Traditionally, the role of a Business Analyst is to gather requirements and generate long functional specification documents full of excruciating detail and dry-as-dust exposition. A bad requirements gathering exercise can stifle innovation and places constraints on a solution that leaves no room for creative thinking. Obviously we need to get the detail down, and in a form that is usable by developers, testers, and quality assurance, but why can’t it be compelling? Why can’t it tell a story about how the product is used – not just what it does? Business writing should be electric. It should be as inspiring and engaging as your product is.
If you just write a checklist you’ll get screens full of text fields and checkboxes – a forbidding mélange of functionality that in essence meets every conceivable need but becomes an end-user’s worst nightmare. Since arriving at Xero a couple of weeks ago it seems there’s a real awareness about what customers are in a rush to escape from.
I joined Xero because it shares three ideas that I think are extremely important in software development. None of these are new ideas, but seeing a software company actually put them into practice is a novelty.
1. Trust in design
It amazes me that there are still software companies out there with no designers on staff. Or worse, they under-invest in design by recruiting young design grads who are paid a pittance to colour-in the creations of brilliant but aesthetically challenged engineers. But skinning is not design. I was attracted to Xero because it puts design first. It has a world-class team of experienced designers who can take a set of requirements and use them as a springboard to excellence. But Xero also has world-class engineers. They provide top-class input, concentrating primarily on technical design, so Xero keeps humming. They’ve created a system that performs well, has integrity, and complements the product experience. By relinquishing control of the product experience to a design team, the engineers are helping create something that people not only use, but love.
Blindly following a spec might give you a correct answer, but without design, you won’t get the right answer. Xero wants to get accounting right, and that’s hugely exciting.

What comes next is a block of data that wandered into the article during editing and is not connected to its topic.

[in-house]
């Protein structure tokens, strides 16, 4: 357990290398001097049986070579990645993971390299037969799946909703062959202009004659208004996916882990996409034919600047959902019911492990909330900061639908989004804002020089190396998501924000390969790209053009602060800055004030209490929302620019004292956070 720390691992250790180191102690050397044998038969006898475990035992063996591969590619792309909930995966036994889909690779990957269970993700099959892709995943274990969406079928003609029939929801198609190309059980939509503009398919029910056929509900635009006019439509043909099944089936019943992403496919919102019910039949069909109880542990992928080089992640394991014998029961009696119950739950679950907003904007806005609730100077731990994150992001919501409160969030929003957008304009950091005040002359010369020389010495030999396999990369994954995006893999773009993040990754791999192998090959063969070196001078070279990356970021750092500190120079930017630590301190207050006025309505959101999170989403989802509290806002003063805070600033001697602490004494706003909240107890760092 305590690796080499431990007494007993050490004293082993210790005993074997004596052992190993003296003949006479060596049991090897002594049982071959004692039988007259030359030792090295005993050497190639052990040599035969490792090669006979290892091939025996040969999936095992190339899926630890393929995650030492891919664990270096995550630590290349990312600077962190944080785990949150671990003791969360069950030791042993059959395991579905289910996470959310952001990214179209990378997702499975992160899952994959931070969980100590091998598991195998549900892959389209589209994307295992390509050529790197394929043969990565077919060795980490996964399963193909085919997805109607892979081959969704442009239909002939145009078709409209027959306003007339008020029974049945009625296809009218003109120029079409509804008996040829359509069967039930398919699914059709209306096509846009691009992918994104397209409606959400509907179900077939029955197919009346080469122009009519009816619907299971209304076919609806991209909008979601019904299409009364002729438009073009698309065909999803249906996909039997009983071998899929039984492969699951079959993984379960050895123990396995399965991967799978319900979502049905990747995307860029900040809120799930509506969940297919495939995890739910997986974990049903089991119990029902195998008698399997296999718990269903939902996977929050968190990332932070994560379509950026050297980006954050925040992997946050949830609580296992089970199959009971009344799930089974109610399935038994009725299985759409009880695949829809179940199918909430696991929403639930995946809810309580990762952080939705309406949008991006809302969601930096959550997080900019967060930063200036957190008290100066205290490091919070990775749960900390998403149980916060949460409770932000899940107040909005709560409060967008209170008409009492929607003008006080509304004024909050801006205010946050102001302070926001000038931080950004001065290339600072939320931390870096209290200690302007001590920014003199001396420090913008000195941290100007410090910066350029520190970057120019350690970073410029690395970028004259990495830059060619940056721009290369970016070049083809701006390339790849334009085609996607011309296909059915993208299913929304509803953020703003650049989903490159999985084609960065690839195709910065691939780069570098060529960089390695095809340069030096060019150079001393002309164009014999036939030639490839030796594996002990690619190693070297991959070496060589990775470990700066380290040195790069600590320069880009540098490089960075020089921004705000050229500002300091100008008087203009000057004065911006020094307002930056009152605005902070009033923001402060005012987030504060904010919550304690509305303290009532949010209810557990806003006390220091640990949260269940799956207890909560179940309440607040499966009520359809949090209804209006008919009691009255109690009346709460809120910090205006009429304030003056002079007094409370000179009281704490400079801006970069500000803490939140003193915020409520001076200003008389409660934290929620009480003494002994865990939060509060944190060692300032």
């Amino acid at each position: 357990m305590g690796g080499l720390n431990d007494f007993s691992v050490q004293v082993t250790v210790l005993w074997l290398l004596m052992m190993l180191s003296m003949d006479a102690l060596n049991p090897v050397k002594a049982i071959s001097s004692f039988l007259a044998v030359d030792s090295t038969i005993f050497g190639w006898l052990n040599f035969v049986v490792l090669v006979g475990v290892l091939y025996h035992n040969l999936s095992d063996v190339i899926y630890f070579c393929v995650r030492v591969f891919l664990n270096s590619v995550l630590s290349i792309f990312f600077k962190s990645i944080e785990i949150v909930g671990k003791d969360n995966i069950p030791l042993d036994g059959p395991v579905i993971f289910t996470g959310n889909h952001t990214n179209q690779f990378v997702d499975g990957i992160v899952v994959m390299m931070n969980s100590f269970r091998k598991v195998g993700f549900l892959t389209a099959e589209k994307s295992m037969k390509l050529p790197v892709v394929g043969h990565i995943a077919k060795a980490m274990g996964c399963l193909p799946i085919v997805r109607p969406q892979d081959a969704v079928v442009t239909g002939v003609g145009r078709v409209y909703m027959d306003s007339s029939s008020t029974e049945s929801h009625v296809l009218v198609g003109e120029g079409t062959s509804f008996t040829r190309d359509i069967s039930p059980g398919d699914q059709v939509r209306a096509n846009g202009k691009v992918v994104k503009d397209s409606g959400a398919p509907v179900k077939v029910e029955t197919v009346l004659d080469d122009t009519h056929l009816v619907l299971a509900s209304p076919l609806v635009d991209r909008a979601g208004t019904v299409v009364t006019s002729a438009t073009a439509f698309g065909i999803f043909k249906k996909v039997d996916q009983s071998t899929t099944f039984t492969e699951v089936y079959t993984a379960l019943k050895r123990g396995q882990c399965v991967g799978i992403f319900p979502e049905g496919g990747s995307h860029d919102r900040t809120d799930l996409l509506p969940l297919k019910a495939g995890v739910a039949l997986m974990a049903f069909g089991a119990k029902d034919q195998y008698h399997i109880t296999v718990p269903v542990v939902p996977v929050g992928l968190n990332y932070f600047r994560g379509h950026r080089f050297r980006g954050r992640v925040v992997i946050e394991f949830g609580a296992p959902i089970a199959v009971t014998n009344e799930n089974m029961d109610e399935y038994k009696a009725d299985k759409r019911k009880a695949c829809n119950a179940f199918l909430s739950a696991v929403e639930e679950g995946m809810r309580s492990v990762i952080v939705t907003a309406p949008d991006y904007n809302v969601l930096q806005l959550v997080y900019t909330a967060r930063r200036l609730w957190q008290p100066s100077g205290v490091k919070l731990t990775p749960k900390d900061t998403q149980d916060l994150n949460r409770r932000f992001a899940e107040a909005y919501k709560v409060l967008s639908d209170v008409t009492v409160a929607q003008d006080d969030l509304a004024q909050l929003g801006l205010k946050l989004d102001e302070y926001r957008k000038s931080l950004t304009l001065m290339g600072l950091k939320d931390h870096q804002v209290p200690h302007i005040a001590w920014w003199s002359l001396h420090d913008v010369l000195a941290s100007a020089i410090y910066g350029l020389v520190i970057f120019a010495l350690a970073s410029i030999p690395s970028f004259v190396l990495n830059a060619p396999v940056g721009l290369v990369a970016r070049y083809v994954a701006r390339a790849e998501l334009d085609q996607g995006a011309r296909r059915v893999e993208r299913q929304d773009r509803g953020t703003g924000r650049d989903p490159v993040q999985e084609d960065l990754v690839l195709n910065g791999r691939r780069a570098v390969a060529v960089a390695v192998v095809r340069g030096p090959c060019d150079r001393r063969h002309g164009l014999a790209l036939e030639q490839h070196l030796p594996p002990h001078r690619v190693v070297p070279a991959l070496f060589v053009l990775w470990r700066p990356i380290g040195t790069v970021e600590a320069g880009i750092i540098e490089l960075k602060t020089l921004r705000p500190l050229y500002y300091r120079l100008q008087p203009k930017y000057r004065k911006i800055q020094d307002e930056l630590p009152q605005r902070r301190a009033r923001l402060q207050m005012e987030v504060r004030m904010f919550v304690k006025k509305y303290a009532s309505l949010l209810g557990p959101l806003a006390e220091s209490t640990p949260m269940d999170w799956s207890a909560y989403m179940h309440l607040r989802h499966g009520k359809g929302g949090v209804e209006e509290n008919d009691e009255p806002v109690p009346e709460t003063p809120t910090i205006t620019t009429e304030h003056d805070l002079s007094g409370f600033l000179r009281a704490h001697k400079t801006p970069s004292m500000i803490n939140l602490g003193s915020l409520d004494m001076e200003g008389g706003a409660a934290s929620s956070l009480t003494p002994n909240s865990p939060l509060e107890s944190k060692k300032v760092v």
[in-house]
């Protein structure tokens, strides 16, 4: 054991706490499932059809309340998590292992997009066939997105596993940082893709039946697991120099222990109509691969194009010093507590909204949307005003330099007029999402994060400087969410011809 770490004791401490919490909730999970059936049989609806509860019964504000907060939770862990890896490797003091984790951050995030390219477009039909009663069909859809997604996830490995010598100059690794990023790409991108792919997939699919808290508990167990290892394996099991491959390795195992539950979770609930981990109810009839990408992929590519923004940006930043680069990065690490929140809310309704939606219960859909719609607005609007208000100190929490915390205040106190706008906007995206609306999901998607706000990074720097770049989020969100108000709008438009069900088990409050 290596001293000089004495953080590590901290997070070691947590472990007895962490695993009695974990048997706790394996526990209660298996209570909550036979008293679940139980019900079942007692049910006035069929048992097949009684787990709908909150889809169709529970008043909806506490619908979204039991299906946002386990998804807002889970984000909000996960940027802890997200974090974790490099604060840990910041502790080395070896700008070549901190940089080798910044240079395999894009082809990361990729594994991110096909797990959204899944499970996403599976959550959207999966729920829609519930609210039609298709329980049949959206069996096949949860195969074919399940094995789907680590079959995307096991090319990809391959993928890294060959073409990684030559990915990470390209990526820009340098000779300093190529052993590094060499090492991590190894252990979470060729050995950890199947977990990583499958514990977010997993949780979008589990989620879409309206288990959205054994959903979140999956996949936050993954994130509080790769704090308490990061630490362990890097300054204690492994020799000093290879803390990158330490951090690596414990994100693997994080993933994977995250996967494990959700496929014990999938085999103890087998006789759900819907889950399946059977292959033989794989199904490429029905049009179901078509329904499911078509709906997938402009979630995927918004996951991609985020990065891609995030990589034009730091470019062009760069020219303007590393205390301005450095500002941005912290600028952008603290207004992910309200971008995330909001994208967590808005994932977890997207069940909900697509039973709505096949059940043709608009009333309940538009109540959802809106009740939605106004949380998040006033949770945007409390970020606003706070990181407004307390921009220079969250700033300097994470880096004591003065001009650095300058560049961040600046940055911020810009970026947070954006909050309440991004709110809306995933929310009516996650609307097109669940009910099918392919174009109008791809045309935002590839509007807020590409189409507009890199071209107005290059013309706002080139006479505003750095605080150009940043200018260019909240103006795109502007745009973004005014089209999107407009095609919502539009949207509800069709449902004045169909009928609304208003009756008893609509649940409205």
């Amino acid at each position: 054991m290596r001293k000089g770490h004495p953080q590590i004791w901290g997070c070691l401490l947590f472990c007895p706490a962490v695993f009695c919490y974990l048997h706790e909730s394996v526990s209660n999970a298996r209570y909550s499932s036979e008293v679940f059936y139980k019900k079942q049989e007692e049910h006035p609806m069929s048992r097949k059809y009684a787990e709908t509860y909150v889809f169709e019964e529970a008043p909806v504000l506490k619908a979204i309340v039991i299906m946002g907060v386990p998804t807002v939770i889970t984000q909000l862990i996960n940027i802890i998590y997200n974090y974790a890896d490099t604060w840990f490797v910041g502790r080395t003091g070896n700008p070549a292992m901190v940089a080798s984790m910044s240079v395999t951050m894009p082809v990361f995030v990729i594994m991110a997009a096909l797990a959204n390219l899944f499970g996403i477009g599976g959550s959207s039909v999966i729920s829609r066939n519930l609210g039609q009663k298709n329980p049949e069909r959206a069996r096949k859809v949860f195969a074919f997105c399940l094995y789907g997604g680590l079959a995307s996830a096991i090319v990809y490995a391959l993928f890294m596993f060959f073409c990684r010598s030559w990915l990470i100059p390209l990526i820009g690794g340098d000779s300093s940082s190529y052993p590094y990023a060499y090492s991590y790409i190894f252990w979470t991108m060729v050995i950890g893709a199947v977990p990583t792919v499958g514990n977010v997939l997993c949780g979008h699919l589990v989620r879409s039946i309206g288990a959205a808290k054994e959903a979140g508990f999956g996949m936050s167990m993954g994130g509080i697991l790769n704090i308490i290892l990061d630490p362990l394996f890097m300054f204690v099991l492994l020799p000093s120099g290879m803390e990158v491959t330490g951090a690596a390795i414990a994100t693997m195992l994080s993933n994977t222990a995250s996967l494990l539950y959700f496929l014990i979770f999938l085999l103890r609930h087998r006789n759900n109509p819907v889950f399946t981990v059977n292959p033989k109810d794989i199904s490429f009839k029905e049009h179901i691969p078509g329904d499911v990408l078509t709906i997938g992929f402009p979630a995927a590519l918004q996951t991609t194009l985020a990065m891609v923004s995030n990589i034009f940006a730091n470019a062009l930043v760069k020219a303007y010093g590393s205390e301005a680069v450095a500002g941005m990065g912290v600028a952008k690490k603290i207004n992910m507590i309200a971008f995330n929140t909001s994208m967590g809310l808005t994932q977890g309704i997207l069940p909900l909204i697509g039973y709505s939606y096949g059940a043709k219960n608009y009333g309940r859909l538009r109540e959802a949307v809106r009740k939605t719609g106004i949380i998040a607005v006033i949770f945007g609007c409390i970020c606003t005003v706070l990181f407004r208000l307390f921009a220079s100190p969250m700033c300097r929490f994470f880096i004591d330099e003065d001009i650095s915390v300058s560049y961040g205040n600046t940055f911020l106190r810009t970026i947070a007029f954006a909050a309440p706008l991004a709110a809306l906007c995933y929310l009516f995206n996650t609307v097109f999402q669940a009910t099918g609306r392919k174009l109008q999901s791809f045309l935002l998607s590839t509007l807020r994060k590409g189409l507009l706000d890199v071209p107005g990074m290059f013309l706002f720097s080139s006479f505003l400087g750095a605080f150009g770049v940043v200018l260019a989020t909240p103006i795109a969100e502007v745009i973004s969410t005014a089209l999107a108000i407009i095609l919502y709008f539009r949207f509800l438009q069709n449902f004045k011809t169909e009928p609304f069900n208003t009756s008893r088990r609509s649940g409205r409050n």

2. Some requirements are seen, not heard
Requirements gathering should be an exercise in anthropology. When you ask a person to analyse their own behaviour, they may tell you how they think they should behave, or how they think you’d like them to behave. And if they’ve been using a particular piece of software for a while, they may undergo an escalation of commitment where they think that the way they’ve been forced to do things is the right way, and despite a desire for improvement they cannot conceive of anything better. So, the solutions they propose end up looking like what they’ve already got.
By sitting down with people in their place of work or in their home and watching them, you might see things that they themselves don’t notice. Maybe they move data from one spreadsheet program to another or manually add spaces to a text file for import or other crazy behaviour. Or maybe you’ll notice that the sort of programs they have on their desktop, the news they read, the things they value – anything you observe can give colour to the final design.
Xero has looked at accounting anew, and has found that people have been doing crazy things for years because that’s what the incumbent software made them do. Finding that craziness and curing it with sanity is fun!
3. Story rules
In software engineering, processes are described using use cases and scenarios, and in Agile development with user stories. But when the story begins and ends on the borders of a software system, it lacks humanity. Tools like personas and context scenarios, as championed by companies like Cooper, help us design software around implicit user needs and create real stories that inspire designers, rather than constrain them.
Stories tell us the how and the why of good software. And you know you’ve got it right when the stories that you’re telling are elegant, inspiring and exciting. If your stories are plodding, repetitive, random, and nonsensical, you know it’s time to go back to the drawing board.
So are the stories around your software engaging or nightmarish? What crazy behaviour have you seen reinforced by bad software? Where does design sit in your development process, and who does it?